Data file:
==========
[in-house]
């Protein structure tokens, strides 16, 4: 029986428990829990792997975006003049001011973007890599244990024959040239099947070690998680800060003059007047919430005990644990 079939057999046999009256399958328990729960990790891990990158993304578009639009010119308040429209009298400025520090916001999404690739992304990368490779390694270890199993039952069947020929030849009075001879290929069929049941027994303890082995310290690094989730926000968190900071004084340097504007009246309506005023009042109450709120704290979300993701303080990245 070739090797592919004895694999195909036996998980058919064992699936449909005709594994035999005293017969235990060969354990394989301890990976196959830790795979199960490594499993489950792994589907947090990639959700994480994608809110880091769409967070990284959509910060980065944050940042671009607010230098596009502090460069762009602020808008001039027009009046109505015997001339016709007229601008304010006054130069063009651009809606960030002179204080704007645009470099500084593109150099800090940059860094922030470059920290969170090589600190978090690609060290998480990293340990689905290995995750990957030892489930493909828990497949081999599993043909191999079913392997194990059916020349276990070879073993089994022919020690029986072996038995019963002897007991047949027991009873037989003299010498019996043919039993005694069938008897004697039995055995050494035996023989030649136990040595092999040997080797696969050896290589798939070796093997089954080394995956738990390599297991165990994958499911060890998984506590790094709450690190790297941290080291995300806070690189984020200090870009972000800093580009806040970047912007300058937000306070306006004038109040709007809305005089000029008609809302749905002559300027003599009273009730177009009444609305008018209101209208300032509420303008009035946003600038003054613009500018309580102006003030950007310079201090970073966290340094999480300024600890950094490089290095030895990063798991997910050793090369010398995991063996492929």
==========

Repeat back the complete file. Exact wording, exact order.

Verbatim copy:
[in-house]
């Protein structure tokens, strides 16, 4: 029986428990829990792997975006003049001011973007890599244990024959040239099947070690998680800060003059007047919430005990644990 079939057999046999009256399958328990729960990790891990990158993304578009639009010119308040429209009298400025520090916001999404690739992304990368490779390694270890199993039952069947020929030849009075001879290929069929049941027994303890082995310290690094989730926000968190900071004084340097504007009246309506005023009042109450709120704290979300993701303080990245 070739090797592919004895694999195909036996998980058919064992699936449909005709594994035999005293017969235990060969354990394989301890990976196959830790795979199960490594499993489950792994589907947090990639959700994480994608809110880091769409967070990284959509910060980065944050940042671009607010230098596009502090460069762009602020808008001039027009009046109505015997001339016709007229601008304010006054130069063009651009809606960030002179204080704007645009470099500084593109150099800090940059860094922030470059920290969170090589600190978090690609060290998480990293340990689905290995995750990957030892489930493909828990497949081999599993043909191999079913392997194990059916020349276990070879073993089994022919020690029986072996038995019963002897007991047949027991009873037989003299010498019996043919039993005694069938008897004697039995055995050494035996023989030649136990040595092999040997080797696969050896290589798939070796093997089954080394995956738990390599297991165990994958499911060890998984506590790094709450690190790297941290080291995300806070690189984020200090870009972000800093580009806040970047912007300058937000306070306006004038109040709007809305005089000029008609809302749905002559300027003599009273009730177009009444609305008018209101209208300032509420303008009035946003600038003054613009500018309580102006003030950007310079201090970073966290340094999480300024600890950094490089290095030895990063798991997910050793090369010398995991063996492929």